Odes and Epodes

Odes and Epodes

The poetry of Horace (born 65 bc) is richly varied, its focus moving between public and private concerns, urban and rural settings, Stoic and Epicurean thought. Here is a new Loeb Classical Library edition of the great Roman poet's Odes and Epodes, a fluid translation facing the Latin text. Horace took pride in being the first Roman to write a body of lyric poetry. For models he turned to Greek lyric, especially to the poetry of Alcaeus, Sappho, and Pindar; but his poems are set in a Roman context. His four books of odes cover a wide range of moods and topics. Some are public poems, upholding the traditional values of courage, loyalty, and piety; and there are hymns to the gods. But most of the odes are on private themes: chiding or advising friends; speaking about love and amorous situations, often amusingly. Horace's seventeen epodes, which he called iambi, were also an innovation for Roman literature. Like the odes they were inspired by a Greek model: the seventh-century imabic poetry of Archilochus. Love and political concerns are frequent themes; here the tone is generally that of satirical lampoons. In his language he is triumphantly adventurous, Quintilian said of Horace;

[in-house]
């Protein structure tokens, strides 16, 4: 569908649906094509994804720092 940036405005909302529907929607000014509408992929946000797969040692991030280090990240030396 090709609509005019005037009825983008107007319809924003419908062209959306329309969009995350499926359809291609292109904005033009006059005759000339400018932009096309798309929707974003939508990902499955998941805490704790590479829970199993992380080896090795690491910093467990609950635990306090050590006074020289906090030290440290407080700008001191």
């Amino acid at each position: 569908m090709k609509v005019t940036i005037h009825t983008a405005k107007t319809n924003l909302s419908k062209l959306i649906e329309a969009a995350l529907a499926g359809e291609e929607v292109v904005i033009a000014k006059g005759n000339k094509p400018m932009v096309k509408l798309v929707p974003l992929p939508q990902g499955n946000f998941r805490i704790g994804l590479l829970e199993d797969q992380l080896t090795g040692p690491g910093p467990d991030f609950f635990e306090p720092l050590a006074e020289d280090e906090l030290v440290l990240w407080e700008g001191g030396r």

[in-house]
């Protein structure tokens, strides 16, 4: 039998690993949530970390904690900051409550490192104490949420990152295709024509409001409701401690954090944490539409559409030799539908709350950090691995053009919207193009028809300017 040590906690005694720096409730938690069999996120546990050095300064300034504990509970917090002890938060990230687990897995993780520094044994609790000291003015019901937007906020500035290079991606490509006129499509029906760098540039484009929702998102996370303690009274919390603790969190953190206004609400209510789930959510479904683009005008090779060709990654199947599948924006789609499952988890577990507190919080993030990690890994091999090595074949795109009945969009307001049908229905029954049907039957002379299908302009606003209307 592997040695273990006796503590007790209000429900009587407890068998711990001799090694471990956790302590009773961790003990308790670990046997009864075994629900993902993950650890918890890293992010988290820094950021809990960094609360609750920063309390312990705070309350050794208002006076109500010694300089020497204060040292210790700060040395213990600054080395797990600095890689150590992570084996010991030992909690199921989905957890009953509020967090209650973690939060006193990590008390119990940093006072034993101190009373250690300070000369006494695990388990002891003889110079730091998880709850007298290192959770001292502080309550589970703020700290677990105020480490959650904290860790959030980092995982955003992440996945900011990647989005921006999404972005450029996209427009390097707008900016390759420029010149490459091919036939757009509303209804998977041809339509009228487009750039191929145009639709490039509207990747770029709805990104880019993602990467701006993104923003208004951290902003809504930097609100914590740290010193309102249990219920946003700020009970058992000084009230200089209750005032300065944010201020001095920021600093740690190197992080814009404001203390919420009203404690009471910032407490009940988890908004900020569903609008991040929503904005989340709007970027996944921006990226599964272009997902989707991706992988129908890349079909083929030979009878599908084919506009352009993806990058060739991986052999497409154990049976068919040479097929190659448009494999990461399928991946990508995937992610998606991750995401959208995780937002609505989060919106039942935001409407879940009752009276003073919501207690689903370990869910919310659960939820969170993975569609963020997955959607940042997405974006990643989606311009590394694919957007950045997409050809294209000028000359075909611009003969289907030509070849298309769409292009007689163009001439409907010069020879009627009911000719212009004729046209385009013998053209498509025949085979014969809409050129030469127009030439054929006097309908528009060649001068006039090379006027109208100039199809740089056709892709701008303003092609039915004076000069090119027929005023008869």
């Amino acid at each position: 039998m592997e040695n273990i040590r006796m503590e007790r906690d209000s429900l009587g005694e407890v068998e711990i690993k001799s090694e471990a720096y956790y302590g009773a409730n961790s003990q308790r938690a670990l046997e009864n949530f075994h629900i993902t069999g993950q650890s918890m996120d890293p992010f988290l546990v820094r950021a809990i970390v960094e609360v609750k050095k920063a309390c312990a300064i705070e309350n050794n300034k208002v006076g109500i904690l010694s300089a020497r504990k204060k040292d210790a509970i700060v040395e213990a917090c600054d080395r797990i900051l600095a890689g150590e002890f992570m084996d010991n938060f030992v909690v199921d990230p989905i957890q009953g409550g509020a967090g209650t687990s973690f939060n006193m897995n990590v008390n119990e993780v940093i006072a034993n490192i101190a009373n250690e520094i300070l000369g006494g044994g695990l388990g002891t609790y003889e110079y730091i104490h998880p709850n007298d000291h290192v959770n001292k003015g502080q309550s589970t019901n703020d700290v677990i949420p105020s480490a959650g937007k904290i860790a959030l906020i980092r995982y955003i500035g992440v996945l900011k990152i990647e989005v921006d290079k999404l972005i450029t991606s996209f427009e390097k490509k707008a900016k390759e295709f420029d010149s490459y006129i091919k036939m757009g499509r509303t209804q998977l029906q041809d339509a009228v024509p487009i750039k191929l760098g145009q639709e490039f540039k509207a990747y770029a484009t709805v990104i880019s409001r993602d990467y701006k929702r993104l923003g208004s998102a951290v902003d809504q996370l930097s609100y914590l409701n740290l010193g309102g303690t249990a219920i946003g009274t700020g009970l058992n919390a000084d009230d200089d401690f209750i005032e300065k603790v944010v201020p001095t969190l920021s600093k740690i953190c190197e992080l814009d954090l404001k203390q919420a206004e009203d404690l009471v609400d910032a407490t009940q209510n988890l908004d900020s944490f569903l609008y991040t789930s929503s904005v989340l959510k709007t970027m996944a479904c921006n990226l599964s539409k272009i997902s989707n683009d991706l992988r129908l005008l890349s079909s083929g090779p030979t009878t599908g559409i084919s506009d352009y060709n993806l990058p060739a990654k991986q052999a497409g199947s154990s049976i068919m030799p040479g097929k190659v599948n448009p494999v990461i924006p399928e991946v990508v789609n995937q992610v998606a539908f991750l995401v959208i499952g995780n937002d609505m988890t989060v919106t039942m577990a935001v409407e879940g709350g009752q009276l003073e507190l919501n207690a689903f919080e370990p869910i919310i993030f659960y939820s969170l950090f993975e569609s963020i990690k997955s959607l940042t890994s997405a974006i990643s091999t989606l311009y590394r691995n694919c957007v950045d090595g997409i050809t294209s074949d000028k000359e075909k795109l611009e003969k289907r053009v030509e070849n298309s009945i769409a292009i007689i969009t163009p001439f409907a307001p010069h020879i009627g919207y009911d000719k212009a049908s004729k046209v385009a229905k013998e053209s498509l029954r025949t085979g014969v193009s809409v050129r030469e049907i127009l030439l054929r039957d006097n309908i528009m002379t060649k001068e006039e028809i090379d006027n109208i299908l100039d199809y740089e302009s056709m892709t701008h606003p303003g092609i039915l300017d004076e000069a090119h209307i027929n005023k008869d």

Content:
Odes
* Book I
* Book II
* Book III
* Book IV
Hymn for a New Age
Epodes

Title:Odes and Epodes
Edition Language:Multiple languages
ISBN:9780674996090
Format Type:

    Odes and Epodes Reviews

  • Fergus

    Behold yon mountain’s hoary heightMade higher with new mounds of snow:Again behold the winter’s weightOppress the labouring woods below...- Horace, Ode I, 9: Dryden translation.Old age is No Fun! ...

  • Alan

    Not salacious enough for my Latin taste: I prefer Ovid (esp Ars Amatoria and Remedia Amoris) as did Shakespeare, I believe, and Martial as did Byron but not his mother. Rousseau in his Discours sur le...

  • Gary Inbinder

    I highly recommend Horace's haunting Carpe Diem poems, and W.G. Shepherd's elegant translations do them justice. My favorite? Ode 1.4, Solvitur acris hiems. These lines in particular:Pallid death kick...

  • Eadweard

    Some were pastoral, some dealt with the gods, others were about war or in praise of mighty Augustus or Horace's BFF Maecenas. For the most part the translation was fine but twice he scared me by using...

  • Emily

    "I have built a monument more long-lasting than bronzeand set higher than the pyramids of kings.It cannot be destroyed by gnawing rainor wild north wind, by the processionof unnumbered years or by the...

  • Evan Leach

    This book contains both the Odes and Epodes of Horace, written between about 30 and 13 b.c. 17 short poems make up the Epodes, which were modeled off of the poems of Archilochus. Topics include war (i...

  • Marc

    I read a Dutch edition. The Epodes were less fresh than Satires and a bit more difficult. The Odes I liked more....

  • Heidi'sbooks

    I read 22 selections of Horace's Odes from this book to discuss with my online bookclub....

  • Jesse

    Horace was the Pindar of the Augustan Age and perhaps willingly, but he sort of had to be if he wanted to compose poetry, and so like Shostakovich, what appears as celebration ("The Centennial Hymn") ...

  • Francis Thompson

    First time I have ever read Horace. I was absolutely riveted all the way through! And I grew up despising poetry of any kind. Long may Horace be read....